Why do people abuse drugs
Peer pressure is the leading reason as to why young people abuse drugs. They have a great urge to conform to what their friends are doing in an effort to fit into a certain social group. Other people seek healing from lifes issues such as stress, depression and ailments and thus result to self medicating. They feel that they are treating their condition. Escape is another reason as to why people abuse drugs. They do so to run away from the problems that are engulfing their lives. Other drug abusers do so just for pleasure. They enjoy the good feeling that comes with these drugs. They give them an effect of ecstasy and this takes them to a world of pleasure where nothing matters. Drugs will be used by others in an effort to boost their confidence in cases of anxiety and low esteem. Drugs are very addictive especially when their consumption becomes habitual. Many people will consume them in order to conquer the withdrawal symptoms they will be experiencing every time they do not consume these drugs. Drugs heighten peoples  energy levels and they will thus continue their use to feel more energetic and up to the tasks they maybe performing. Children who grow up in homes where their parents are constant drug abusers can inherit the vice. Uncontrolled medication for any ailment may also build a firm base for drug abuse as people will learn to result into drugs for any ill feeling (Zurko, 2010).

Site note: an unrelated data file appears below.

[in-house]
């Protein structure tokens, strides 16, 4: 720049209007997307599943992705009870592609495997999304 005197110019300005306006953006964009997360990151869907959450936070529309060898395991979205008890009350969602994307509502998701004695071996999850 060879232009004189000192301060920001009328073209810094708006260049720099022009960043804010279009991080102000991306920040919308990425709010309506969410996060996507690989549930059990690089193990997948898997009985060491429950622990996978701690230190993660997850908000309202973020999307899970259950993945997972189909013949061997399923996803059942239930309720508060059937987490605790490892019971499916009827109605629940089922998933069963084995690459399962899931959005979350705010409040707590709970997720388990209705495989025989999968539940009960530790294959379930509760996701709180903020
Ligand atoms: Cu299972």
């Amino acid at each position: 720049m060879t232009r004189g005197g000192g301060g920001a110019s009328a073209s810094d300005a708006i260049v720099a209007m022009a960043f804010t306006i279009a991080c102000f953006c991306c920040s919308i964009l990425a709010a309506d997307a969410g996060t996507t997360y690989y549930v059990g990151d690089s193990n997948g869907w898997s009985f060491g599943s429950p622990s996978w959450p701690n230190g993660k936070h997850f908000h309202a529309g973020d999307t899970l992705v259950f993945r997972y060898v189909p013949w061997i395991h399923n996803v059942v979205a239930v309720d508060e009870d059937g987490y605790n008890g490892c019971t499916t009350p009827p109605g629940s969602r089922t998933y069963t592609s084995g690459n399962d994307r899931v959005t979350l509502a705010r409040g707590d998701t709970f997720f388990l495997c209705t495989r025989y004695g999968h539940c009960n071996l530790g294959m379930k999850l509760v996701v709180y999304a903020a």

Effects of drug abuse
All these drugs have common effects on their users. These effects include lack of self control leading to crimes such as rape, murder and assault. Many crimes in the United Kingdom are related to drug abuse. Impaired judgment due to problems in the bodys normal functions leads people to commit crimes and even cause accidents. Emotional breakdown is another effect of drug abuse whereby its users become overwhelmed at a point and succumb to this effect. Hyperactivity or lack of it characterizes drug abuse with those who consume drugs becoming hyperactive. This condition at times occurs in the negative and results to a state of low morale of the individual. Vital organs in the body such as the brain, the heart, liver and pancreas are damaged due to constant drug abuse. This slows down the individual and makes them unproductive since they would become bedridden. Over reliance on these drugs results in addiction which takes time to get out of the system thus causing the body more harm. The final effect of drug abuse is death. This results from the various health conditions that a drug addict will suffer from continuous drug abuse. Prevention is better than cure and everyone should take a personal responsibility of curbing drug abuse (Helpguide, 2010).